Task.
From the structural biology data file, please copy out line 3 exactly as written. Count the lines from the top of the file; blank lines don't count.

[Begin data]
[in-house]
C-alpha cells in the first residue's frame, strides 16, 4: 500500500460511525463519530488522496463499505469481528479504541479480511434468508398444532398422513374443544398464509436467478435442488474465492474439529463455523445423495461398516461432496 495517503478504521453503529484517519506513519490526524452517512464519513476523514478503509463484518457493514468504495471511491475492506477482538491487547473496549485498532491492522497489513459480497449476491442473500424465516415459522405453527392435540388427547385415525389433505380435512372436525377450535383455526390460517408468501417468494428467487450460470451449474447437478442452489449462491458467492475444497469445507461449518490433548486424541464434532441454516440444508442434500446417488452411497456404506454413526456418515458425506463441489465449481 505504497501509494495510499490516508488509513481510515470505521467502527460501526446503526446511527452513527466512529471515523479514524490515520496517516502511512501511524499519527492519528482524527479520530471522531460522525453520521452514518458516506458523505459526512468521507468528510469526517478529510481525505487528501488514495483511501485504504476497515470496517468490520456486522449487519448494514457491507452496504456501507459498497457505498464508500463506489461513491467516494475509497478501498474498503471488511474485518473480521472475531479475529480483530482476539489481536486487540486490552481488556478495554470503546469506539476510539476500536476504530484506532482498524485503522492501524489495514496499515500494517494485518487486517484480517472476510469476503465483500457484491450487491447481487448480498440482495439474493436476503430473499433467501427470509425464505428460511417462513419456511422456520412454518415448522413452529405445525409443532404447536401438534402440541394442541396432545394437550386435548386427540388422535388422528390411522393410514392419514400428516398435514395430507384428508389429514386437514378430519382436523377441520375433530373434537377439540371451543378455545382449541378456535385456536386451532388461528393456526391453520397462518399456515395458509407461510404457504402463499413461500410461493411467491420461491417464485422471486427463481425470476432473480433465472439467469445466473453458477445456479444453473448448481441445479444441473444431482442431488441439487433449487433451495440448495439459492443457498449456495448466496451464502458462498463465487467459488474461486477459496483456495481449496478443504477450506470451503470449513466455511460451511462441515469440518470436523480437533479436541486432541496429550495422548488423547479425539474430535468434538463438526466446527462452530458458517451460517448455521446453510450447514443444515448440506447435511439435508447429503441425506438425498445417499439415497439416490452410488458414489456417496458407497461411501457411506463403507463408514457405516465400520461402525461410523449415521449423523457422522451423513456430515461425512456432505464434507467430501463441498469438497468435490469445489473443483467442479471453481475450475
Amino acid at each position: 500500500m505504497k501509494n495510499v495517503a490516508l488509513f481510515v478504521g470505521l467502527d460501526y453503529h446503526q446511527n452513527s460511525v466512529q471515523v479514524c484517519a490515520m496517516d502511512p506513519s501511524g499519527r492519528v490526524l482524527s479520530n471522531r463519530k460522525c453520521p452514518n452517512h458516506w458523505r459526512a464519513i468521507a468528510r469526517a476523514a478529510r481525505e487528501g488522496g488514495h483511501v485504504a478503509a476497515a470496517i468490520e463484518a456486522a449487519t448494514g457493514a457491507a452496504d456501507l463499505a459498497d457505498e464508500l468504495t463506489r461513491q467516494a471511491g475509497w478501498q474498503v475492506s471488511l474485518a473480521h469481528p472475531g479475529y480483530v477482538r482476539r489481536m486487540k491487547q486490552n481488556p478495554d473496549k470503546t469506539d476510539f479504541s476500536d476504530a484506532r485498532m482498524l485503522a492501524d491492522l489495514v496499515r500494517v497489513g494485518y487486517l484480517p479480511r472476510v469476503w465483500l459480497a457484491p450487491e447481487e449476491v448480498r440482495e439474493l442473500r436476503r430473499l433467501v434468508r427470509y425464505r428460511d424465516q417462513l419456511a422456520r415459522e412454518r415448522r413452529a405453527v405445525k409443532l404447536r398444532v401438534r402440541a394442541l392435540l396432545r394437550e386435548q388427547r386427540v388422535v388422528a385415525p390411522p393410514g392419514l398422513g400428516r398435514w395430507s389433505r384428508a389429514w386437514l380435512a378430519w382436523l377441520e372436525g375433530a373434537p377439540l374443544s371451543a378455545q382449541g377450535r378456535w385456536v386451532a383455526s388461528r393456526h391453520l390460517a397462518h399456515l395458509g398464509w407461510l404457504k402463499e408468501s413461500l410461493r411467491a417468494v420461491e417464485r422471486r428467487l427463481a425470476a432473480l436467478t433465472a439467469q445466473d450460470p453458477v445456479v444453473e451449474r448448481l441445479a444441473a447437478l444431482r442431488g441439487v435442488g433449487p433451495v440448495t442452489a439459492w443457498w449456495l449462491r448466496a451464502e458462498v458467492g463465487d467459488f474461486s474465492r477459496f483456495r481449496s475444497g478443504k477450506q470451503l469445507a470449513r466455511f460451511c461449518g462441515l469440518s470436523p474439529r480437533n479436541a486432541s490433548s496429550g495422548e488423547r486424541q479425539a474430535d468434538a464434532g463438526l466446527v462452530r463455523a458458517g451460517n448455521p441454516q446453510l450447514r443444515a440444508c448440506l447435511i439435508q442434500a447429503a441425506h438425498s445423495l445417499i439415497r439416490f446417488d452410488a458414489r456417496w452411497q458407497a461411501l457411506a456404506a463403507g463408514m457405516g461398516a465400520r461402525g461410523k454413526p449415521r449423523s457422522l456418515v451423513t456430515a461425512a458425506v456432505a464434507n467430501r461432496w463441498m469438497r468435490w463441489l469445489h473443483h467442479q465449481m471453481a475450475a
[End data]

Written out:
Amino acid at each position: 500500500m505504497k501509494n495510499v495517503a490516508l488509513f481510515v478504521g470505521l467502527d460501526y453503529h446503526q446511527n452513527s460511525v466512529q471515523v479514524c484517519a490515520m496517516d502511512p506513519s501511524g499519527r492519528v490526524l482524527s479520530n471522531r463519530k460522525c453520521p452514518n452517512h458516506w458523505r459526512a464519513i468521507a468528510r469526517a476523514a478529510r481525505e487528501g488522496g488514495h483511501v485504504a478503509a476497515a470496517i468490520e463484518a456486522a449487519t448494514g457493514a457491507a452496504d456501507l463499505a459498497d457505498e464508500l468504495t463506489r461513491q467516494a471511491g475509497w478501498q474498503v475492506s471488511l474485518a473480521h469481528p472475531g479475529y480483530v477482538r482476539r489481536m486487540k491487547q486490552n481488556p478495554d473496549k470503546t469506539d476510539f479504541s476500536d476504530a484506532r485498532m482498524l485503522a492501524d491492522l489495514v496499515r500494517v497489513g494485518y487486517l484480517p479480511r472476510v469476503w465483500l459480497a457484491p450487491e447481487e449476491v448480498r440482495e439474493l442473500r436476503r430473499l433467501v434468508r427470509y425464505r428460511d424465516q417462513l419456511a422456520r415459522e412454518r415448522r413452529a405453527v405445525k409443532l404447536r398444532v401438534r402440541a394442541l392435540l396432545r394437550e386435548q388427547r386427540v388422535v388422528a385415525p390411522p393410514g392419514l398422513g400428516r398435514w395430507s389433505r384428508a389429514w386437514l380435512a378430519w382436523l377441520e372436525g375433530a373434537p377439540l374443544s371451543a378455545q382449541g377450535r378456535w385456536v386451532a383455526s388461528r393456526h391453520l390460517a397462518h399456515l395458509g398464509w407461510l404457504k402463499e408468501s413461500l410461493r411467491a417468494v420461491e417464485r422471486r428467487l427463481a425470476a432473480l436467478t433465472a439467469q445466473d450460470p453458477v445456479v444453473e451449474r448448481l441445479a444441473a447437478l444431482r442431488g441439487v435442488g433449487p433451495v440448495t442452489a439459492w443457498w449456495l449462491r448466496a451464502e458462498v458467492g463465487d467459488f474461486s474465492r477459496f483456495r481449496s475444497g478443504k477450506q470451503l469445507a470449513r466455511f460451511c461449518g462441515l469440518s470436523p474439529r480437533n479436541a486432541s490433548s496429550g495422548e488423547r486424541q479425539a474430535d468434538a464434532g463438526l466446527v462452530r463455523a458458517g451460517n448455521p441454516q446453510l450447514r443444515a440444508c448440506l447435511i439435508q442434500a447429503a441425506h438425498s445423495l445417499i439415497r439416490f446417488d452410488a458414489r456417496w452411497q458407497a461411501l457411506a456404506a463403507g463408514m457405516g461398516a465400520r461402525g461410523k454413526p449415521r449423523s457422522l456418515v451423513t456430515a461425512a458425506v456432505a464434507n467430501r461432496w463441498m469438497r468435490w463441489l469445489h473443483h467442479q465449481m471453481a475450475a